Two weeks in Paris. In the summer. I've been to Paris in the summer before and, frankly, I don't remember it ever being so hot.
The sky is filled with billowing, purplish clouds the day we fly in, and for the next two days. But over the following 10 days the weather is defined by a cloudless sky, intense sunlight, and 100-degrees-Fahrenheit-plus midday temperatures.
"But it's a dry heat," I observe, dryly.
"Yeah, and they cook turkeys in dry heat," Capt. Bill observes, even more dryly, in return.
"Surely it will cool off at night," I say, with desperate optimism.
"Surely will," he says, with empty conviction.
Sure enough, at 11 p.m., hours after the sun has retired, the leading edge of the relentless heat has been vanquished, but it is still hot. It does not seem to matter to the throngs of international visitors who jam the boulevard well into the early morning.
Who could blame them? What magnificent sights — dancing fountains on one side of the boulevard, and on the other the Eiffel Tower and Arc de Triomphe, each made all the more spectacular by impressive showcase lighting.
Ah, Paris. Not a bad place for a couple of pilots to bivouac while our lead passenger does a couple of meetings bridged by some R&R. Trouble is, we are thousands of miles west of the city of Paris, in the hotel Paris. In Las Vegas. In August.
The life of a corporate pilot — even a part-time contract guy like me — is defined by hurry up and wait. Get to the airport early, work hard for an hour or more preparing the airplane and taking care of last-minute trip details, then wait for the passengers to show. Depending on whom we are flying, we can count on leaving on time, or we can anticipate that we will take off an hour or more late.
A Fortune 500 flight department may enjoy the luxury of knowing in advance when they will fly, where they will go, and when they will return home. We fly for entrepreneurs. They have an airplane precisely so they can determine their own travel times, not abide by schedules imposed on them.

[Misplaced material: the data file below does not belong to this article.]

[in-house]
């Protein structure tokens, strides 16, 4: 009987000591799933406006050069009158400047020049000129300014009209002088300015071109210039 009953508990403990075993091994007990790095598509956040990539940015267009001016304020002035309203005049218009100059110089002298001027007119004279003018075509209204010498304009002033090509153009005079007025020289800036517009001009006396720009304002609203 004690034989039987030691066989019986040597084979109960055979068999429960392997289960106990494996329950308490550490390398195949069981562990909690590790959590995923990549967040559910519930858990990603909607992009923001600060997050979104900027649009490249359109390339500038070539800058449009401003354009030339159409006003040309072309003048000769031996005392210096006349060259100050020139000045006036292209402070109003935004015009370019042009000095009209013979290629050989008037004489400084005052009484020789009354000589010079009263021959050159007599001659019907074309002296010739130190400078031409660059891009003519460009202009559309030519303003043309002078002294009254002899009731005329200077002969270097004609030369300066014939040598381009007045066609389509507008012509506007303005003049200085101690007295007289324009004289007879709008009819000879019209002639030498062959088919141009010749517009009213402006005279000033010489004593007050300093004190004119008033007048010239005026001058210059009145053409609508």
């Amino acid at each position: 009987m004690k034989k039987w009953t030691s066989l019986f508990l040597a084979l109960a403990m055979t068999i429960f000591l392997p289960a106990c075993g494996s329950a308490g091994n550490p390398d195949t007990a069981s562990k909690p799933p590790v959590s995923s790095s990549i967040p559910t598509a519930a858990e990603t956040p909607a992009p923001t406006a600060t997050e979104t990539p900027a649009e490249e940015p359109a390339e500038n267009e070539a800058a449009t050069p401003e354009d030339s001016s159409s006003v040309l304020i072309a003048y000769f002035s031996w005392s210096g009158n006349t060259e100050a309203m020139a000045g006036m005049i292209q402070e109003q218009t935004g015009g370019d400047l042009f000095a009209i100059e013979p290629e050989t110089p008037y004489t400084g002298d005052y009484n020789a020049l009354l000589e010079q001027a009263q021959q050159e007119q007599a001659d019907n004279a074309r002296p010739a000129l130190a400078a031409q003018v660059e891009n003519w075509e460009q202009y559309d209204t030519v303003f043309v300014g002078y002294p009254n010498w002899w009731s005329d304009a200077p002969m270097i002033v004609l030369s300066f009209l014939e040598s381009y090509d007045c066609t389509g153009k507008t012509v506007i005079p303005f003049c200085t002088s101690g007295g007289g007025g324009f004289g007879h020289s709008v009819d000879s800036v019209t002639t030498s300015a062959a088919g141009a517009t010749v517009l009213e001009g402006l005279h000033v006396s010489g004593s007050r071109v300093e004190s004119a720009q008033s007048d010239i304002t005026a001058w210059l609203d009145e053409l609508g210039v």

Setting their own schedules also means changing their schedules. Being "late" for the departure is a meaningless concept. If they tell us they want to depart at 7 a.m. and then show up at 8:30 a.m. or 10 a.m. because something came up, they are not late. We were just plenty early.
We usually get to hurry up and wait at the destination, too, whether it's a day trip or an overnight. If we fly somewhere in the morning and the plan is to return that afternoon, we hang out at the FBO, eagerly anticipating the Big Event that breaks up the monotony — lunch. Kinda reminds me of when I worked summer jobs in construction, and the lunch break was central to the experience. On our overnights, it's all about dinner.
Multi-day trips come with the territory, too. Just prior to the Hotel Paris we spent five days parked in an airport hotel awaiting a call with a departure day and time. Fortunately, the hotel restaurant was very good. We got to know it well.
Hotel Paris was a personal record. My longest trip yet as a for-hire pilot. A couple of weeks to kick back in an over-the-top Las Vegas casino hotel waiting for the phone to ring may sound like the opportunity of a lifetime to someone drawn to glitter and gambling like a moth to flame. But to pilots who would much rather be flying than sitting, it gets old in a hurry.
Oddly enough, our stay on the strip was not without an omnipresent reference to flying. The Hotel Paris pays homage to aviation by virtue of a full-size re-creation of the Montgolfier brothers' balloon that sits atop a huge flashing sign at the Las Vegas Boulevard entrance to the hotel, just in front of the fake Arc de Triomphe. I suspect that few guests know that the massive orb honors man's first successful untethered ascent into the sky, an event that occurred in Paris, of course, in 1783.
Vegas — the strip, at any rate — is at most a three- or four-day experience. Hang around any longer and you begin to feel like Dorothy in the Wizard of Oz when she's in the Emerald City and pulls back the curtain on the Wizard. There he is, small and human, working the levers and valves that manufacture the illusion that he is the mighty and mysterious Wizard of Oz. Suddenly, for Dorothy, the shine is off. That's how it was in the Hotel Paris this summer. Two weeks was more than enough time for the shine to wear off the illusion that is Las Vegas.
We flew in on a Wednesday in the Citation. The next day we deadheaded to Scottsdale to pick up several people and bring them back to Vegas. Later that day we took two people to Van Nuys and waited while one did a television interview. The next day we took them back to Scottsdale, and deadheaded back to Vegas. We were flying. We were happy.
We expected to then sit for a few days before launching again, but got a call that we would be in town a while longer. "Call you with a departure time," we were told. That became the pattern — pushing the departure back a day, each day. "Probably go tomorrow. Call you with a time." But, really, there was no hurry. We could wait. It was Paris, in the summer.